Risks Found In Locking Up Guns
May 12, 2000
Laws that punish parents for failing to lock guns away from children cause more violence than they prevent, according to a study by Yale Law School's John Lott Jr. and John Whitley of the University of Chicago.
- So-called "child-access prevention laws" are on the books in 17 states.
- Looking at data for 1996, the researchers estimate that in 15 states then having such laws, there were about 3,800 more rapes, at least 21,000 more burglaries and at least 49,700 more robberies because guns were not readily available as a deterrent.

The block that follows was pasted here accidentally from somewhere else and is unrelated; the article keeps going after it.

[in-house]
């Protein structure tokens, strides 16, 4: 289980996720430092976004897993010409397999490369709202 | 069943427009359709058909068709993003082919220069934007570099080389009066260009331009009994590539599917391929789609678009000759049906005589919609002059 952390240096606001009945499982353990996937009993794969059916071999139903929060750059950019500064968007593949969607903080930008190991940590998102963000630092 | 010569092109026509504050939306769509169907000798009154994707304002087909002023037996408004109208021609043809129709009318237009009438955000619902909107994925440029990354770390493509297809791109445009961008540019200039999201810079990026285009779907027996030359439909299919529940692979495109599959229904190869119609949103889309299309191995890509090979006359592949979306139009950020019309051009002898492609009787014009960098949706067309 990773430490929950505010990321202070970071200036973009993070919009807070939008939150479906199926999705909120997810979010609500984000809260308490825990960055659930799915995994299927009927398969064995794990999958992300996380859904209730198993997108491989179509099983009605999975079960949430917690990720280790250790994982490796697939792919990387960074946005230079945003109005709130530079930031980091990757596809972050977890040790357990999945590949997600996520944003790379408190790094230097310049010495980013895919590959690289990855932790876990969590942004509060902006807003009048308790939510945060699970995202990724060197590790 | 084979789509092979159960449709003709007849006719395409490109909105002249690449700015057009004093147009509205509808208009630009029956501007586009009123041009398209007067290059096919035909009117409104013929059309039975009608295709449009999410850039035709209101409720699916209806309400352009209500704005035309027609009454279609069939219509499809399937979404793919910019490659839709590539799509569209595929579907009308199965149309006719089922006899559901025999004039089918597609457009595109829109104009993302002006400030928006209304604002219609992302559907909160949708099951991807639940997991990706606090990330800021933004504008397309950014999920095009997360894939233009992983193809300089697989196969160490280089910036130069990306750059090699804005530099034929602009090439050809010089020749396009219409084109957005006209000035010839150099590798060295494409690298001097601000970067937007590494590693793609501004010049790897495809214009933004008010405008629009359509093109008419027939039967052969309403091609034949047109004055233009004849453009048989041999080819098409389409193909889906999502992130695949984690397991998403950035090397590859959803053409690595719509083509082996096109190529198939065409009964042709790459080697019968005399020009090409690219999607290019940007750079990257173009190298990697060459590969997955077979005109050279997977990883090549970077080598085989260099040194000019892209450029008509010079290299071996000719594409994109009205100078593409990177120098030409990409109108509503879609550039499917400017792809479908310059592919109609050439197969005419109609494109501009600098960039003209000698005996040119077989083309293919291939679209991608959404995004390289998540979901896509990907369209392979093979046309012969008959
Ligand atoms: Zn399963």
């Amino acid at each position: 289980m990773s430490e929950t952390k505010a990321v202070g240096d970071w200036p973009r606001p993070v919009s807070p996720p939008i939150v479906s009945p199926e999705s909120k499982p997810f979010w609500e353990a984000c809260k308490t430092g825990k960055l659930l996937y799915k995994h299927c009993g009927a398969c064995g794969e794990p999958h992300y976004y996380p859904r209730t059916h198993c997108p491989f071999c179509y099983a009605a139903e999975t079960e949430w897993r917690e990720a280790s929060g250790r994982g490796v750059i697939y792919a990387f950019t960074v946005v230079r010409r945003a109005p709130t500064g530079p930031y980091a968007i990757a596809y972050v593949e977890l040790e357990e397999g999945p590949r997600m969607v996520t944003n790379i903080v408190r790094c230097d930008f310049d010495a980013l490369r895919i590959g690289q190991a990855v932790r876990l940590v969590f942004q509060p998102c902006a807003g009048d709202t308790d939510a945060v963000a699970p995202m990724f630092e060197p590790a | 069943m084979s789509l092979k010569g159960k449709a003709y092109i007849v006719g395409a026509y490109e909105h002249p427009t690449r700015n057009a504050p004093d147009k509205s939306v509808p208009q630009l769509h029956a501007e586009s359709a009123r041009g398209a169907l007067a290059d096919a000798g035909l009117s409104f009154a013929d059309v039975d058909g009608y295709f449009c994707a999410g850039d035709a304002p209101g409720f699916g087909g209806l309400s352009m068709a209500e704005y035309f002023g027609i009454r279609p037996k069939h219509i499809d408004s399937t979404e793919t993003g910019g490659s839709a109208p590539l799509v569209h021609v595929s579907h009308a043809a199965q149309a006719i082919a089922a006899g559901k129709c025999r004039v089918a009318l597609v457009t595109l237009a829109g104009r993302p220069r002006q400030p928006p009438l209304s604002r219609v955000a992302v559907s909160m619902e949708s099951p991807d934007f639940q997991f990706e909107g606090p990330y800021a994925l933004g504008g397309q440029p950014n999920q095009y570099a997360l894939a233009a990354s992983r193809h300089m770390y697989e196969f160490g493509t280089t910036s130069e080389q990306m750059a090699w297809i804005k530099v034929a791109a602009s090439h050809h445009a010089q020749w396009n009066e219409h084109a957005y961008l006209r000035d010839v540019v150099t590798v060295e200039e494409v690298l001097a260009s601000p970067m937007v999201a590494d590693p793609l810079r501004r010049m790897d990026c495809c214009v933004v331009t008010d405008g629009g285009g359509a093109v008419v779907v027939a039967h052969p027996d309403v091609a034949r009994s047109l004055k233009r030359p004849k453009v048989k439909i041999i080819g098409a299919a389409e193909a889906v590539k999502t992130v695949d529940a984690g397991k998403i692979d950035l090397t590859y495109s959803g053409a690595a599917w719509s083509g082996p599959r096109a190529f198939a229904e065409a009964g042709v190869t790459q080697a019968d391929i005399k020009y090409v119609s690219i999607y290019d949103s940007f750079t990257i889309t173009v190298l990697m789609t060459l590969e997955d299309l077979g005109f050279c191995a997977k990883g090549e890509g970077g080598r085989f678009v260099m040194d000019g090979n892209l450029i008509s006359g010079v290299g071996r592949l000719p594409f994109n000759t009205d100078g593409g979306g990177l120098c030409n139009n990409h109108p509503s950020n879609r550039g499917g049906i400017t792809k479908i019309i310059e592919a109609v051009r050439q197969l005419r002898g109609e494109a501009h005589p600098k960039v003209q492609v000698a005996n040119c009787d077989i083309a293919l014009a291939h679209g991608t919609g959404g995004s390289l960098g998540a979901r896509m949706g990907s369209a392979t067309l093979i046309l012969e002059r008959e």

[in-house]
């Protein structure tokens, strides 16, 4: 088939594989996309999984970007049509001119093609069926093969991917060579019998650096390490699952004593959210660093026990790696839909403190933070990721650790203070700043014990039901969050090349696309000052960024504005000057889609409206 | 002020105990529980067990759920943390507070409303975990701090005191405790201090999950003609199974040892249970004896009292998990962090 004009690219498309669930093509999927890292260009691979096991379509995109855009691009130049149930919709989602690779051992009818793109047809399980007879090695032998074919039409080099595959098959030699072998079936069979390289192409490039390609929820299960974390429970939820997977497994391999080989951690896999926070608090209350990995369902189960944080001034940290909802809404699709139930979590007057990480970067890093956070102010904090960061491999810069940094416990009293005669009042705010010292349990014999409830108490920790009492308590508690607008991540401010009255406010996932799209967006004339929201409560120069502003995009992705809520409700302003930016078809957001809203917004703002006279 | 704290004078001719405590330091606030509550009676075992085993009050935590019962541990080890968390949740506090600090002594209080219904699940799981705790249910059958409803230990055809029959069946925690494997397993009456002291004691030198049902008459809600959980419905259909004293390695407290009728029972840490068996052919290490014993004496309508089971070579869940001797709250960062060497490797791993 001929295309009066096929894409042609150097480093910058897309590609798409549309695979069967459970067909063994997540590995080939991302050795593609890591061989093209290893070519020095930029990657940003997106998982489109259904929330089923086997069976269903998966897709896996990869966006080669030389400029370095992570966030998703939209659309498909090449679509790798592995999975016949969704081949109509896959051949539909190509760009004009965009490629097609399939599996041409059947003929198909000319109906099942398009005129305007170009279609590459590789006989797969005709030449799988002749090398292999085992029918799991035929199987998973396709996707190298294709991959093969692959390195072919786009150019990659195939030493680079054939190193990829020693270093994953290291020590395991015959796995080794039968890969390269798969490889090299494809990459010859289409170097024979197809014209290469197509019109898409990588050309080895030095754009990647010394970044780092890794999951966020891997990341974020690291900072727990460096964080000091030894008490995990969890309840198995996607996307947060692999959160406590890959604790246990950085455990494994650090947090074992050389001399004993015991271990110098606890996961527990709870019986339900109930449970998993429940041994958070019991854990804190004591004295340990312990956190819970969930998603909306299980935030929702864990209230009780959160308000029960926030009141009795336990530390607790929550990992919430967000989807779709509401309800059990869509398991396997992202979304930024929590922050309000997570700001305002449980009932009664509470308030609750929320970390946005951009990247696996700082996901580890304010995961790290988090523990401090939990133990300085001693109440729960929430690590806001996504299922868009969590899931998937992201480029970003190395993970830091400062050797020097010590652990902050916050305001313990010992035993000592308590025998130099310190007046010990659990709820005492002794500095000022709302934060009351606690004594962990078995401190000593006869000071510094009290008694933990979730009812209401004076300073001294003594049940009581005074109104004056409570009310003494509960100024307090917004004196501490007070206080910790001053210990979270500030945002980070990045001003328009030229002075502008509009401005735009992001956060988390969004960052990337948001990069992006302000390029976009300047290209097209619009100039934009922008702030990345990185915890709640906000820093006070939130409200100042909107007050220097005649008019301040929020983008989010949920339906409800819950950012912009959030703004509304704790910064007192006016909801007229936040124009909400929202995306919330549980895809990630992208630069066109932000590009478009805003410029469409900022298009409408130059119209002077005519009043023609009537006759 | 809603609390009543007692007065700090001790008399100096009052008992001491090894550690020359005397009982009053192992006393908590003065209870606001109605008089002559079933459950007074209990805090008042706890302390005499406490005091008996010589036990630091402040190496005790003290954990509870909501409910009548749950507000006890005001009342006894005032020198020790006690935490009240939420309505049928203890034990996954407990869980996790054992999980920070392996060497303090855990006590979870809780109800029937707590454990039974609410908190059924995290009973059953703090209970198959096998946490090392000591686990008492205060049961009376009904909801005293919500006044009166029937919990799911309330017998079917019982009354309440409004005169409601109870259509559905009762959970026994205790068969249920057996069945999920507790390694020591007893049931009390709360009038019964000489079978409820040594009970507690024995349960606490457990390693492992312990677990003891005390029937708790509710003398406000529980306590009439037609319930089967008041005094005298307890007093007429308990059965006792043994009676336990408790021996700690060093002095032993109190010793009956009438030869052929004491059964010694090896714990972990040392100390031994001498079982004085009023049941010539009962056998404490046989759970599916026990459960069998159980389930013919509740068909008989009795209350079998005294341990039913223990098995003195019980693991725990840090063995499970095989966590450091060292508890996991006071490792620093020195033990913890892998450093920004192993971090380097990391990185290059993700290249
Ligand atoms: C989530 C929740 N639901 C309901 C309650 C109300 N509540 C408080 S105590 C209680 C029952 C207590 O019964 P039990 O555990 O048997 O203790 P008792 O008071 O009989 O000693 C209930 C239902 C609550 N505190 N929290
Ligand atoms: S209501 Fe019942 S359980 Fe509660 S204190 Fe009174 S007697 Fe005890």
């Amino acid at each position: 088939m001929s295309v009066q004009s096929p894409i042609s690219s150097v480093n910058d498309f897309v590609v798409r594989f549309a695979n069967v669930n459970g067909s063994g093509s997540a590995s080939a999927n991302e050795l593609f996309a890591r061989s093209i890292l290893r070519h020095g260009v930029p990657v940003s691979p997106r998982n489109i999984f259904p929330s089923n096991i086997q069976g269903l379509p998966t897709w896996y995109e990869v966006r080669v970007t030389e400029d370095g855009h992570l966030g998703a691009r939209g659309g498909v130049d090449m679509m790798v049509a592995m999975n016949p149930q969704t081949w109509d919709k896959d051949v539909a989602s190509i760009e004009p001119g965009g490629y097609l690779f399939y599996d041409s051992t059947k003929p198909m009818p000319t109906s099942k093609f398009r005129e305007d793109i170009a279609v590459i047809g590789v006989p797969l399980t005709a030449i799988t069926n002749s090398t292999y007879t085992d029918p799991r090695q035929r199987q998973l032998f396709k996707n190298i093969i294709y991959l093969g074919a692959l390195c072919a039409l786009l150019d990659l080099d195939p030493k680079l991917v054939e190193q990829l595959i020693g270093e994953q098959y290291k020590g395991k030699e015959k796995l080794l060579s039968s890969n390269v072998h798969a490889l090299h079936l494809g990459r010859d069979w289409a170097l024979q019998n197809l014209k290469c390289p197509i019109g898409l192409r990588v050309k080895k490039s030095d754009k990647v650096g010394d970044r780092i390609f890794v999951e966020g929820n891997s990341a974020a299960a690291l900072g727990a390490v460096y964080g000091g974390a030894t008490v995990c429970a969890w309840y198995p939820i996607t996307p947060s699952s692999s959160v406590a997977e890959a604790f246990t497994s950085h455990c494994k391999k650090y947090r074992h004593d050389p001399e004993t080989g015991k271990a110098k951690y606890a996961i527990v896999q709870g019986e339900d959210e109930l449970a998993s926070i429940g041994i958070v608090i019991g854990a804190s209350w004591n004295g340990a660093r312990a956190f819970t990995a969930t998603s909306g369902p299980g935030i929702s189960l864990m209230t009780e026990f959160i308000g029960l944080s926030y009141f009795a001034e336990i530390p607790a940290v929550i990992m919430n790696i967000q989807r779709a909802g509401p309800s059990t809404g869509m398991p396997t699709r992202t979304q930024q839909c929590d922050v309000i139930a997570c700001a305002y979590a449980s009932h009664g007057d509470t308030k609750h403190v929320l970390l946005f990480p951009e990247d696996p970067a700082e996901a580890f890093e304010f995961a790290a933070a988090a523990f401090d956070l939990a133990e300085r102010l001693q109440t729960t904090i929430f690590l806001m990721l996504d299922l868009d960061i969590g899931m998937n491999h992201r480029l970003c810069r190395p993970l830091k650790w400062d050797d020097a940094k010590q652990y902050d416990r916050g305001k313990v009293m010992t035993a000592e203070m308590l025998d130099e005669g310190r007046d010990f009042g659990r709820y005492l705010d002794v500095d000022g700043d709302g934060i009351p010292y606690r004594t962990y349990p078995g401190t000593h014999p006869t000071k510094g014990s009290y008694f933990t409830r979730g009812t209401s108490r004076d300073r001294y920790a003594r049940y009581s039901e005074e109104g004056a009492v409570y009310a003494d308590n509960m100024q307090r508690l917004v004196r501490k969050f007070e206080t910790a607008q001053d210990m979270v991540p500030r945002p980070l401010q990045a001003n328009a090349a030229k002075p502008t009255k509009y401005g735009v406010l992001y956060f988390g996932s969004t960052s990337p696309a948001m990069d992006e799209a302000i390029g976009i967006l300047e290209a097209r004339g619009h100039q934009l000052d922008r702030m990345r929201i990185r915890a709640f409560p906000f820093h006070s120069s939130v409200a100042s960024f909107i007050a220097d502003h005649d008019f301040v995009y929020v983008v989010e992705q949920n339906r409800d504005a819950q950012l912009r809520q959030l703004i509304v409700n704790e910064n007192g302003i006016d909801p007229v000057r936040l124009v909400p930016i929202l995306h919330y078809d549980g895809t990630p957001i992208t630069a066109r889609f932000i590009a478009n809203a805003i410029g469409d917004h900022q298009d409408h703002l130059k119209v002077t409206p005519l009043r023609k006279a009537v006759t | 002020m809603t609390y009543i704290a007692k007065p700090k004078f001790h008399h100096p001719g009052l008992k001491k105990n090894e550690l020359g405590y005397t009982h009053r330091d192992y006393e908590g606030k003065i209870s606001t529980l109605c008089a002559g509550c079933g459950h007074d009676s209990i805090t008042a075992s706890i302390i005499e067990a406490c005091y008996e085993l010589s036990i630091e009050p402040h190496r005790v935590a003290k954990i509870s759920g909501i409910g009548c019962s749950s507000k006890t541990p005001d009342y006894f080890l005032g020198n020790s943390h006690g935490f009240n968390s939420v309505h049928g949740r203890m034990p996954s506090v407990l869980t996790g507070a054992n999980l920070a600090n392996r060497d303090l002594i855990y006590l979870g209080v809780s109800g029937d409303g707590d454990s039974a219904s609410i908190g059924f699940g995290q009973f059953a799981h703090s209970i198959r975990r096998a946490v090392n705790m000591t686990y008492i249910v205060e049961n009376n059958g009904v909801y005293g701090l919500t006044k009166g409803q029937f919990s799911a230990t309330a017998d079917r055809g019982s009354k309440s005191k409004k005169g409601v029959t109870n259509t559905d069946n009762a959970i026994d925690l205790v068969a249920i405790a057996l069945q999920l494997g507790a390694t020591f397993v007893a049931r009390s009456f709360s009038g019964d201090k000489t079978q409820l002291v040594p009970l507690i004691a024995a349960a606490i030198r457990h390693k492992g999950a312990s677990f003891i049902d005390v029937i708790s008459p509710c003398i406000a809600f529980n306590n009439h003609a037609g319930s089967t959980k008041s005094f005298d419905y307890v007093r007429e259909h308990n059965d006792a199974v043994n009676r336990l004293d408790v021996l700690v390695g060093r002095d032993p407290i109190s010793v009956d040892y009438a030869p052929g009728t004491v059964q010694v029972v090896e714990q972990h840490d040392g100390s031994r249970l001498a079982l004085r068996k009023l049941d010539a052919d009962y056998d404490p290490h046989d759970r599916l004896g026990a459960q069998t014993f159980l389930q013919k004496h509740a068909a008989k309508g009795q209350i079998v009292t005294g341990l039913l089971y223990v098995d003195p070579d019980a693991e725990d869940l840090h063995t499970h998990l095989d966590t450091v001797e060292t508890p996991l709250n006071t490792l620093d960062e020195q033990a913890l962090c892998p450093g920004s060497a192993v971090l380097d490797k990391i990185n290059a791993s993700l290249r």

- At the same time, they report, the laws failed to reduce accidental firearms deaths and suicides involving children.
- According to the Centers for Disease Control and Prevention, 138 children under age 15 died accidentally from gunfire in 1996.
The only consistent impact of safe-storage laws is to raise rape, robbery and burglary rates, and the effects are very large," the researchers say.
Source: Martin Kasindorf, "Study: Gun-Lockup Laws Can Be Harmful," USA Today, May 11, 2000.
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